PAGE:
Last updated April 4th 2017

Washington DC is a long way from Kiryat Gat, the southern Israeli town where 33-year-old Israeli rocker Ninet Tayeb was born and raised. But, that’s exactly where Tayeb, one of Israel’s most popular musicians, found herself performing last week as a guest on Tiny Desk Concerts, an intimate concert show broadcast on National Public Radio (NPR) from their offices in the US capital.

In fact, the performance was so well-received it prompted the show’s host to compare Tayeb to iconic American rock star Joan Jett.

“As I watched one of the most famous entertainers in Israel today here at NPR,” Tiny Desk’s host Bob Boilen wrote on NPR’s website, “I flashed back to a 1976 concert I saw by a not-yet-famous Joan Jett. Ninet has that same fierce and honest conviction, is walking that same path that Jett did and poised to find notoriety in this country, which she recently began to call home.”

“An unrestrained talent”

“Tiny Desk Concerts” is a video series of live concerts hosted by NPR Music at the desk of All Songs Considered host Bob Boilen. In describing how he discovered Tayeb, Boilen wrote, “Ninet won me over during a small concert at last year’s SXSW; it was early in the day, but she was fully on fire and intense. She and her potent band have put out five albums and their most recent, Paper Parachute, is the home of the songs she brought to us. It’s filled with a her husky-toned voice and guitar lines straight out of stateside ’70s rock, with a Middle Eastern lean. It’s a winning sound, performed by an unrestrained talent.”

SEE ALSO: Pitbull Sinks Teeth Into Israel’s A-WA, New Yemenite Rap Hit Remix Is Born

A Star Is Born

Tayeb was brought up around music and began performing at small events at an early age. Musically, she was influenced by rock bands like Pink Floyd, Nirvana, Pearl Jam, and Oasis. Now her music is influenced more by the likes of PJ Harvey, Bjork, and Jeff Buckley. Her breakthrough came is 2003 when the 20-year-old was crowned winner of the very first season of Israel’s American Idol-style competition show Kochav Nolad (A Star Is Born), a win which instantly catapulted her to national fame.

Tayeb, known by most Israelis simply by her first name, Ninet, has released four successful albums in Israel (one of them in English), and has twice won Israel’s Favorite Act at the MTV Europe Music Awards. She has also worked with producer Mike Crossey (who produced her third album, Sympathetic Nervous System), and artists such as Steven Wilson, Gary Lucas, Cyndi Lauper, The Jesus and Mary Chain and The Dead Daisies.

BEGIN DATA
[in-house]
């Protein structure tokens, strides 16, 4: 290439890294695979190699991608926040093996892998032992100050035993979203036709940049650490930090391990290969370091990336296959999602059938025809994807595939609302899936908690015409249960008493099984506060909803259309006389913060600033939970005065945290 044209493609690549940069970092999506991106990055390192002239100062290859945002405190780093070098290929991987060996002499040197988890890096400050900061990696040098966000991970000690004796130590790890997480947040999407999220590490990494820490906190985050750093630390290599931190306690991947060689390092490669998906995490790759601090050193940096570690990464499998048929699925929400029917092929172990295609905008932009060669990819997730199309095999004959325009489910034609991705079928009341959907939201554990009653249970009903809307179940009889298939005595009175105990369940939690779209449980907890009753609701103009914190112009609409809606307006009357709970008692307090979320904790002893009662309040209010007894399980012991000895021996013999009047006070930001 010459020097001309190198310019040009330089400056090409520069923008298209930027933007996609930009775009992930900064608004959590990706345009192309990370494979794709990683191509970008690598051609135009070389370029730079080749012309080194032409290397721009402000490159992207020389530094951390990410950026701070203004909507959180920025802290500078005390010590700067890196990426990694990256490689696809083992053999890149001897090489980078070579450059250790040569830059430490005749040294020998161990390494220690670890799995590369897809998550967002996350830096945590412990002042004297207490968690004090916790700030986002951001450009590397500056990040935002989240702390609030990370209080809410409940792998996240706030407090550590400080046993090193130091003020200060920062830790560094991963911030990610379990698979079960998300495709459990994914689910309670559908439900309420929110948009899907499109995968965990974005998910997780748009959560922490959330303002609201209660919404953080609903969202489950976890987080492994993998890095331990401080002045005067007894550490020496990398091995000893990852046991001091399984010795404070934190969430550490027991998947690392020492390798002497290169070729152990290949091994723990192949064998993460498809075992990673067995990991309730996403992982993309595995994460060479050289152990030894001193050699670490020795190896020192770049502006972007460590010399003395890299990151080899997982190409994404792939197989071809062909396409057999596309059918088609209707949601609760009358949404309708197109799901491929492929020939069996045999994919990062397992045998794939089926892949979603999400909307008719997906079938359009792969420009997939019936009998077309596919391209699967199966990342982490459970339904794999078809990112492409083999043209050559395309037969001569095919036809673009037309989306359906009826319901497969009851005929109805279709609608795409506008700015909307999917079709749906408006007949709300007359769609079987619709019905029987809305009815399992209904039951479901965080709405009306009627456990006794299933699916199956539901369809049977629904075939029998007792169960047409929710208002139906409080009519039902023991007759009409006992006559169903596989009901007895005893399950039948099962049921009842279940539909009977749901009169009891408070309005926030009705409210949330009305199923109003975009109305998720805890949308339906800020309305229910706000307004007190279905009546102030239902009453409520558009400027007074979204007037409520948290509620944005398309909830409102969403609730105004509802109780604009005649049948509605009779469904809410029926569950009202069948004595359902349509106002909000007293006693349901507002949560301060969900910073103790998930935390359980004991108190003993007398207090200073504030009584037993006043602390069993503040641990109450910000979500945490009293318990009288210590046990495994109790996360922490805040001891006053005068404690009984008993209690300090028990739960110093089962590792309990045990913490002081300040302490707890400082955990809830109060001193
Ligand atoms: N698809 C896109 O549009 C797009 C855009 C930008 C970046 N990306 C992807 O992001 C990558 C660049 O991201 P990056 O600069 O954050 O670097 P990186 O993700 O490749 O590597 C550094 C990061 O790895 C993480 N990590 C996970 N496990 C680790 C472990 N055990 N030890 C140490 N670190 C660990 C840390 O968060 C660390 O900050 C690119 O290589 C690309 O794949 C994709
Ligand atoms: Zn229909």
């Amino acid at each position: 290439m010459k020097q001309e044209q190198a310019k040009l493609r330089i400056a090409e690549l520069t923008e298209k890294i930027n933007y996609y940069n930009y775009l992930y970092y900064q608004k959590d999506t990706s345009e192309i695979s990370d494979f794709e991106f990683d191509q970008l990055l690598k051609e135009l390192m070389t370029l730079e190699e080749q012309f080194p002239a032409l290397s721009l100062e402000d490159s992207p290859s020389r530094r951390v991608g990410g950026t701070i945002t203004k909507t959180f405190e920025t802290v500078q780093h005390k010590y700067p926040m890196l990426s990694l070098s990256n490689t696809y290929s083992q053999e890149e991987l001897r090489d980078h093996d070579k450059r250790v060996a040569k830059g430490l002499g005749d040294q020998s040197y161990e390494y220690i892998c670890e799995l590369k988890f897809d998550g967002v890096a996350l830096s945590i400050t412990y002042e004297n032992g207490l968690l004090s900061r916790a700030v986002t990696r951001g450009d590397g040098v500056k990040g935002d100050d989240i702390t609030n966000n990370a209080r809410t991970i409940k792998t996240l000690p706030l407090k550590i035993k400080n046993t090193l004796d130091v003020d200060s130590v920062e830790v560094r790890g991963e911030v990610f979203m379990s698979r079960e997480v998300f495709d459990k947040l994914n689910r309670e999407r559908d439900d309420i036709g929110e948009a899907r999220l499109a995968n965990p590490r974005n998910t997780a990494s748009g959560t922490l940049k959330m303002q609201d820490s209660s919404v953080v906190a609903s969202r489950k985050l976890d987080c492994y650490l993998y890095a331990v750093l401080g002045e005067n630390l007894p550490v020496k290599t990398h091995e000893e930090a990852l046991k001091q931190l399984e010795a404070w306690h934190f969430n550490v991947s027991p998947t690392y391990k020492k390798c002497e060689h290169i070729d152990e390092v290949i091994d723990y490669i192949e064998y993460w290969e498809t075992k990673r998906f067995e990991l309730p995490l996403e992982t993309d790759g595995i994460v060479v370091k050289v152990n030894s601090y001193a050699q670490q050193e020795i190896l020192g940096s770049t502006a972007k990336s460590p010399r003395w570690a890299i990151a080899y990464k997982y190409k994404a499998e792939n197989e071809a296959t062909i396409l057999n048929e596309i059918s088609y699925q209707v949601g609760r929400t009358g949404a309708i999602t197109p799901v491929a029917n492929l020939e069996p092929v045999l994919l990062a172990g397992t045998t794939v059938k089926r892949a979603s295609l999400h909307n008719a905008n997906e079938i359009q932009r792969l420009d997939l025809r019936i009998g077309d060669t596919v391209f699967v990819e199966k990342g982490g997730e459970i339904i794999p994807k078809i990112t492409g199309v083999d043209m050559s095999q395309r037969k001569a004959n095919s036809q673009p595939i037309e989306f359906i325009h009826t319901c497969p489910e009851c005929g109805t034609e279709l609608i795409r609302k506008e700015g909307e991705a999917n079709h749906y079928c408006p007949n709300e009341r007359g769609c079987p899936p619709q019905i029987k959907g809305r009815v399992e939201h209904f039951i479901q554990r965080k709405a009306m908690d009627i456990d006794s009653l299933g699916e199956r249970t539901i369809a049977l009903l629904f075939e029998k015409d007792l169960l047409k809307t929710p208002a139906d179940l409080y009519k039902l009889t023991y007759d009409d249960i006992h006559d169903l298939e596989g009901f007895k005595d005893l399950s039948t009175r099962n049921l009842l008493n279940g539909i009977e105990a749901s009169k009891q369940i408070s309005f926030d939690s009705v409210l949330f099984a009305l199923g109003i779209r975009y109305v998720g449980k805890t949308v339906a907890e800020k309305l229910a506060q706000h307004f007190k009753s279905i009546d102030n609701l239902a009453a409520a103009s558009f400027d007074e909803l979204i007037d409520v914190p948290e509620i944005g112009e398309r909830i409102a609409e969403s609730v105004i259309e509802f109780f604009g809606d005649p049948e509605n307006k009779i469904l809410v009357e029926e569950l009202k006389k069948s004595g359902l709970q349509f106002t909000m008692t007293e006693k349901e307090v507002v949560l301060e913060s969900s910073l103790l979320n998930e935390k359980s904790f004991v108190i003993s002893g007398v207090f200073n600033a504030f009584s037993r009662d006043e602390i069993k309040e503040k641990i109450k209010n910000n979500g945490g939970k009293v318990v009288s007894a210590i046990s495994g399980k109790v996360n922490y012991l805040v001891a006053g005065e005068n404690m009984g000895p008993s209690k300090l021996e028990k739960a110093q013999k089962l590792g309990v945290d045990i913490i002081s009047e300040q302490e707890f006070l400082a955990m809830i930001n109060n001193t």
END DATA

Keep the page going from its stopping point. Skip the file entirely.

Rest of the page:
Coming to America

Alongside her musical career, Tayeb has enjoyed a successful acting career, performing both in movies and plays. But, after taking advantage of almost everything the local scene had to offer, she set her sights on the international stage, looking to take her music to America. Tayeb, who is married to music producer and guitarist Yosi Mizrachi, currently lives in Los Angeles.

“Here I’m starting from scratch,” Tayeb told Grimy Goods, a Los Angeles music lifestyle blog, in a recent interview. “I do have a fanbase in Israel and I’m pretty established there but I don’t want to think about it like that because I want to start fresh. I needed it for myself to discover new things about me, the way I see and feel things creation wise. I came here and just started to write because I was so inspired from the nothingness, we had no family or friends–we do now–but at the beginning it was just so hard and I just wanted to use that.”

Ninet Tayeb

In support of her new American debut album, Paper Parachute, Tayeb just wrapped her first North American tour, including a sold out show during a snowstorm at Mercury Lounge in NYC and will be heading to Austin as one of the official SXSW artists. 

Her new songs reveal an artist with fierce determination, yet honest vulnerability.

On girl bands: “Now is the time to make a change”

As one of Israel’s biggest female rock stars, the importance of female acts taking to the stage to sing is not lost on her. “Nowadays, as a woman, I want to believe it’s getting easier,” she told Grimy Goods. “I’m just calling every woman that’s here, that makes music to go out there and do it and to not be afraid of anything, because I really believe and feel that right now is the time. I feel it in my body. Now is the time to make a change, and the fact that there are so many girl bands just shows that.”


Photos and videos: NPR: Bob Boilen & Courtesy